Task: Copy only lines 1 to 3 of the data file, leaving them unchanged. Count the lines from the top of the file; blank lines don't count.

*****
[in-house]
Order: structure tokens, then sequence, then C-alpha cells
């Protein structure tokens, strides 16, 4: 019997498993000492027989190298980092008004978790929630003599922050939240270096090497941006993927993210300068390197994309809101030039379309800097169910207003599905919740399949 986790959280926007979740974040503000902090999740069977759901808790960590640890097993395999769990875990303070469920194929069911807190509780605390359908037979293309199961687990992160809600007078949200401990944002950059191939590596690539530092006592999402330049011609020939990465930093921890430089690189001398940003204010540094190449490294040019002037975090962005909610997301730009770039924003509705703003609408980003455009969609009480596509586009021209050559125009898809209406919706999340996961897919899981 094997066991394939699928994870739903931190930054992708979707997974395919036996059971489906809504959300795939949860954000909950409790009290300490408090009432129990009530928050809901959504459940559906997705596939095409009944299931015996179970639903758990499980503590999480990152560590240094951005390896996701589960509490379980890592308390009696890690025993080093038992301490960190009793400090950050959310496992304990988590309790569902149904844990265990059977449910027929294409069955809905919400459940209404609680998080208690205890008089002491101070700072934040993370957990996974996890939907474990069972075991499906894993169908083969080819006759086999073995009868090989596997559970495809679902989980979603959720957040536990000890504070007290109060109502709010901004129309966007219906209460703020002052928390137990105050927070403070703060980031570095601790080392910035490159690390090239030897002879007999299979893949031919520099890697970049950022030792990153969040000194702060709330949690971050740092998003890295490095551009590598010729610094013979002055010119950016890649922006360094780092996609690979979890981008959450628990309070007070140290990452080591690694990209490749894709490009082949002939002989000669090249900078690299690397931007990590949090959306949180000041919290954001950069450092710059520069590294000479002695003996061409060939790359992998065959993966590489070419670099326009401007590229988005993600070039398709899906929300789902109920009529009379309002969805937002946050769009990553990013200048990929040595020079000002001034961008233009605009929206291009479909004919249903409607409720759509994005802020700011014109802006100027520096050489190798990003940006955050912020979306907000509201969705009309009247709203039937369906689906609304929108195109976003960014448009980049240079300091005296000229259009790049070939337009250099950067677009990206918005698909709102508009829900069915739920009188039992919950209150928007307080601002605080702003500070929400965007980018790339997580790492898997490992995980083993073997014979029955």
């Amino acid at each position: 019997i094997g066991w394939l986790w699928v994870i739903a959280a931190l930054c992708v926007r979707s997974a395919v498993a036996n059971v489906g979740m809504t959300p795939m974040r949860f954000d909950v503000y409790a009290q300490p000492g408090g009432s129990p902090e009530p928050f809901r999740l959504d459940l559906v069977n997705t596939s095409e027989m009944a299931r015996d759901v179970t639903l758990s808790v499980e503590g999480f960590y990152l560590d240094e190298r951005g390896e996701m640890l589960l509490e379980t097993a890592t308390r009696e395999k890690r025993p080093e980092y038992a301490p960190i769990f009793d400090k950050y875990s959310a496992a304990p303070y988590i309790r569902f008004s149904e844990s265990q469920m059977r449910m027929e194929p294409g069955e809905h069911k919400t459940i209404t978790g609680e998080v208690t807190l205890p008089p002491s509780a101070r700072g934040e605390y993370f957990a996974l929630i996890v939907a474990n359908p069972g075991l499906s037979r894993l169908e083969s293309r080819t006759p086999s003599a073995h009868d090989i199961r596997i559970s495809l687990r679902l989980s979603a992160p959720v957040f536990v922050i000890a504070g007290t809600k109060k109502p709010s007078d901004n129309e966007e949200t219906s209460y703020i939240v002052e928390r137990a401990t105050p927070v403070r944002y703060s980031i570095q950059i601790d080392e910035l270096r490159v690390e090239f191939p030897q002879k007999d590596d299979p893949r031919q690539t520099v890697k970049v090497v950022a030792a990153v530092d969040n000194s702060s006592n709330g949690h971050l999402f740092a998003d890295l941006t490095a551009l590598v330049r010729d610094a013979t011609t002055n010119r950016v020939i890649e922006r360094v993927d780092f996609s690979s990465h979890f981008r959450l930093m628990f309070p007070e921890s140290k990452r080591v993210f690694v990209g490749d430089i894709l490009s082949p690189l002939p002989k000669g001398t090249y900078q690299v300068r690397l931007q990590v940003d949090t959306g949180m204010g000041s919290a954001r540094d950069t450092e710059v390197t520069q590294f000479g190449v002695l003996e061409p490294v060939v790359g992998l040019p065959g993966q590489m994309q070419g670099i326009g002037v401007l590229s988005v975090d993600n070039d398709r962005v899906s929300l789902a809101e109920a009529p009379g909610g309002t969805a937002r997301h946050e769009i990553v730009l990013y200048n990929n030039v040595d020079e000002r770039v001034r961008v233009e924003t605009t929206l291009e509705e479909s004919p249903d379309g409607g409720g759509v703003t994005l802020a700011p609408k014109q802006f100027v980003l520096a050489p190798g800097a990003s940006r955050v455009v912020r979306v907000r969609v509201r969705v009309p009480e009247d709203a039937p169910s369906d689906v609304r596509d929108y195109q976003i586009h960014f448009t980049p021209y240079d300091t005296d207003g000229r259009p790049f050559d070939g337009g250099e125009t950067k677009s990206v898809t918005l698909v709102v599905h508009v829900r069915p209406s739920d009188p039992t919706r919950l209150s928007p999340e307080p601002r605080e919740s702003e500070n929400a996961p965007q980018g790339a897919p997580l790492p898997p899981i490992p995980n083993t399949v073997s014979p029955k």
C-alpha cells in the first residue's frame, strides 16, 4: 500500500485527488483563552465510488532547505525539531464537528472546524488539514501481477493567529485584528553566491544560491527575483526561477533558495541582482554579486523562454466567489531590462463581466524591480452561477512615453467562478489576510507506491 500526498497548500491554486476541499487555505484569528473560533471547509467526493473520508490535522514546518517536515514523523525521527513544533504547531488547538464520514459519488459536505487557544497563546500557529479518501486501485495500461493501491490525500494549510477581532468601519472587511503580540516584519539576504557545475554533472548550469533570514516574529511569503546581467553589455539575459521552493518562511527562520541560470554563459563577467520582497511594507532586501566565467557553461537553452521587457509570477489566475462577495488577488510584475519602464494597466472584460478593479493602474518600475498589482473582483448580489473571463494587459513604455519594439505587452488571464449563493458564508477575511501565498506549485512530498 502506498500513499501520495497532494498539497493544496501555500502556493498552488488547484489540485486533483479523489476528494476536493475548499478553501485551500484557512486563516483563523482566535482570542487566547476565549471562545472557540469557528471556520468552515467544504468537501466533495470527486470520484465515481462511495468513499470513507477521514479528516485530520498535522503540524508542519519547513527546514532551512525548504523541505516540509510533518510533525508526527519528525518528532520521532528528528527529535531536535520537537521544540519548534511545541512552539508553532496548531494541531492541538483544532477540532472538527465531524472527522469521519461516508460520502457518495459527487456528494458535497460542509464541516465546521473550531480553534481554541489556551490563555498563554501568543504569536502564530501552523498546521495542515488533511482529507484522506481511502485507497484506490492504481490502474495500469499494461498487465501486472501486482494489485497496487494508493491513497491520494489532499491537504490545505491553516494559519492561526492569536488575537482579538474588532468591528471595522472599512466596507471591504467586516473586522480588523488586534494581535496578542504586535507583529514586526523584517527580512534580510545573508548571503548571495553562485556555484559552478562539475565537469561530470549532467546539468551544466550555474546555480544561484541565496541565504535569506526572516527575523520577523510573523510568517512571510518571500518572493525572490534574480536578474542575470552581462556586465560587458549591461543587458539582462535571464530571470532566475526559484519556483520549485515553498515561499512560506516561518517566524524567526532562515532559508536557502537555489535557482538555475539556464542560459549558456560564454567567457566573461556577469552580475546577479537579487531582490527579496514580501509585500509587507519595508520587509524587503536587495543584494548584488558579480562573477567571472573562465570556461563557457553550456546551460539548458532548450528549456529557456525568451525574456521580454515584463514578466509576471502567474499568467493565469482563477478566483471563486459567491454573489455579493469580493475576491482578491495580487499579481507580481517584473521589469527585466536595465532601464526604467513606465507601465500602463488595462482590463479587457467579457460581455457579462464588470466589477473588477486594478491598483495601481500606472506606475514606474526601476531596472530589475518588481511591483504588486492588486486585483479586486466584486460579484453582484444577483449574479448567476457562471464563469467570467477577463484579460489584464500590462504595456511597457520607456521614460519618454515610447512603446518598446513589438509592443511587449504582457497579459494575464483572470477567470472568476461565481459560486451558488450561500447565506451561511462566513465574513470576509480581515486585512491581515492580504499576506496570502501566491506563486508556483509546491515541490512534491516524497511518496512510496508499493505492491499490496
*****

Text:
[in-house]
Order: structure tokens, then sequence, then C-alpha cells
């Protein structure tokens, strides 16, 4: 019997498993000492027989190298980092008004978790929630003599922050939240270096090497941006993927993210300068390197994309809101030039379309800097169910207003599905919740399949 986790959280926007979740974040503000902090999740069977759901808790960590640890097993395999769990875990303070469920194929069911807190509780605390359908037979293309199961687990992160809600007078949200401990944002950059191939590596690539530092006592999402330049011609020939990465930093921890430089690189001398940003204010540094190449490294040019002037975090962005909610997301730009770039924003509705703003609408980003455009969609009480596509586009021209050559125009898809209406919706999340996961897919899981 094997066991394939699928994870739903931190930054992708979707997974395919036996059971489906809504959300795939949860954000909950409790009290300490408090009432129990009530928050809901959504459940559906997705596939095409009944299931015996179970639903758990499980503590999480990152560590240094951005390896996701589960509490379980890592308390009696890690025993080093038992301490960190009793400090950050959310496992304990988590309790569902149904844990265990059977449910027929294409069955809905919400459940209404609680998080208690205890008089002491101070700072934040993370957990996974996890939907474990069972075991499906894993169908083969080819006759086999073995009868090989596997559970495809679902989980979603959720957040536990000890504070007290109060109502709010901004129309966007219906209460703020002052928390137990105050927070403070703060980031570095601790080392910035490159690390090239030897002879007999299979893949031919520099890697970049950022030792990153969040000194702060709330949690971050740092998003890295490095551009590598010729610094013979002055010119950016890649922006360094780092996609690979979890981008959450628990309070007070140290990452080591690694990209490749894709490009082949002939002989000669090249900078690299690397931007990590949090959306949180000041919290954001950069450092710059520069590294000479002695003996061409060939790359992998065959993966590489070419670099326009401007590229988005993600070039398709899906929300789902109920009529009379309002969805937002946050769009990553990013200048990929040595020079000002001034961008233009605009929206291009479909004919249903409607409720759509994005802020700011014109802006100027520096050489190798990003940006955050912020979306907000509201969705009309009247709203039937369906689906609304929108195109976003960014448009980049240079300091005296000229259009790049070939337009250099950067677009990206918005698909709102508009829900069915739920009188039992919950209150928007307080601002605080702003500070929400965007980018790339997580790492898997490992995980083993073997014979029955």